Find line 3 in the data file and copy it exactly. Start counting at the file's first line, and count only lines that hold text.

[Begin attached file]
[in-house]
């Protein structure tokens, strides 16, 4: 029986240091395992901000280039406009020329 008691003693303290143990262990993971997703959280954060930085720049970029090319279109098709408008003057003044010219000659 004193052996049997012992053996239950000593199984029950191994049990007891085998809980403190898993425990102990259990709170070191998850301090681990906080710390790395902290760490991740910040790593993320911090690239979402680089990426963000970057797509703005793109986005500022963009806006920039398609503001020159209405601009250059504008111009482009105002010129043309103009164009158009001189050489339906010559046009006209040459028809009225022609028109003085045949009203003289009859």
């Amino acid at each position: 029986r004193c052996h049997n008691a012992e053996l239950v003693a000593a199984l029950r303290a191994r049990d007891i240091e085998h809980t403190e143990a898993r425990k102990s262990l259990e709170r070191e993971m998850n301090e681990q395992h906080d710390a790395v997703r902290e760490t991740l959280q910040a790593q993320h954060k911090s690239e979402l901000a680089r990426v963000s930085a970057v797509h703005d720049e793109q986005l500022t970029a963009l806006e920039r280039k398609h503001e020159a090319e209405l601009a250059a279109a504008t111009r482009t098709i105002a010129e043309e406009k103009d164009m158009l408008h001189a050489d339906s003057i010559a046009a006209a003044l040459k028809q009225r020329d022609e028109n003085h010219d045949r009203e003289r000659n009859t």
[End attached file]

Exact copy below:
């Amino acid at each position: 029986r004193c052996h049997n008691a012992e053996l239950v003693a000593a199984l029950r303290a191994r049990d007891i240091e085998h809980t403190e143990a898993r425990k102990s262990l259990e709170r070191e993971m998850n301090e681990q395992h906080d710390a790395v997703r902290e760490t991740l959280q910040a790593q993320h954060k911090s690239e979402l901000a680089r990426v963000s930085a970057v797509h703005d720049e793109q986005l500022t970029a963009l806006e920039r280039k398609h503001e020159a090319e209405l601009a250059a279109a504008t111009r482009t098709i105002a010129e043309e406009k103009d164009m158009l408008h001189a050489d339906s003057i010559a046009a006209a003044l040459k028809q009225r020329d022609e028109n003085h010219d045949r009203e003289r000659n009859t």